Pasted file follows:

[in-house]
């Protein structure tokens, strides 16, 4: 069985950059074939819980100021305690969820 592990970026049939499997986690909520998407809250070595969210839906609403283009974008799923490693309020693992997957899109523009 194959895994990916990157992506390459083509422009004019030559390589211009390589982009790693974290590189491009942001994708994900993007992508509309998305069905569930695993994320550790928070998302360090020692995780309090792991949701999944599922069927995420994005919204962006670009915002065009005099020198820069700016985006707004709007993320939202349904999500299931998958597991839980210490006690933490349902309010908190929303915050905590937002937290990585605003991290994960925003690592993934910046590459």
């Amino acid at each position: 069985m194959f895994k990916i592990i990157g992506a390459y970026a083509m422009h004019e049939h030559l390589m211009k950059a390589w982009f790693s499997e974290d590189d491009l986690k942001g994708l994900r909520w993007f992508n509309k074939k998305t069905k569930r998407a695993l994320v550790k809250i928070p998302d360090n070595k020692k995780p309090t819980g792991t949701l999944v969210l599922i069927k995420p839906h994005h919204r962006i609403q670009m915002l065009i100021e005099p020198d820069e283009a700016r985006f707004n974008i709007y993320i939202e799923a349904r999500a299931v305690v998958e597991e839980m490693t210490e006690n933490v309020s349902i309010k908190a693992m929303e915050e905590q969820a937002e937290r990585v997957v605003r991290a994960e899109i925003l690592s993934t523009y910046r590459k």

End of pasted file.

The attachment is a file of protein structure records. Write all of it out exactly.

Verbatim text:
[in-house]
């Protein structure tokens, strides 16, 4: 069985950059074939819980100021305690969820 592990970026049939499997986690909520998407809250070595969210839906609403283009974008799923490693309020693992997957899109523009 194959895994990916990157992506390459083509422009004019030559390589211009390589982009790693974290590189491009942001994708994900993007992508509309998305069905569930695993994320550790928070998302360090020692995780309090792991949701999944599922069927995420994005919204962006670009915002065009005099020198820069700016985006707004709007993320939202349904999500299931998958597991839980210490006690933490349902309010908190929303915050905590937002937290990585605003991290994960925003690592993934910046590459």
């Amino acid at each position: 069985m194959f895994k990916i592990i990157g992506a390459y970026a083509m422009h004019e049939h030559l390589m211009k950059a390589w982009f790693s499997e974290d590189d491009l986690k942001g994708l994900r909520w993007f992508n509309k074939k998305t069905k569930r998407a695993l994320v550790k809250i928070p998302d360090n070595k020692k995780p309090t819980g792991t949701l999944v969210l599922i069927k995420p839906h994005h919204r962006i609403q670009m915002l065009i100021e005099p020198d820069e283009a700016r985006f707004n974008i709007y993320i939202e799923a349904r999500a299931v305690v998958e597991e839980m490693t210490e006690n933490v309020s349902i309010k908190a693992m929303e915050e905590q969820a937002e937290r990585v997957v605003r991290a994960e899109i925003l690592s993934t523009y910046r590459k």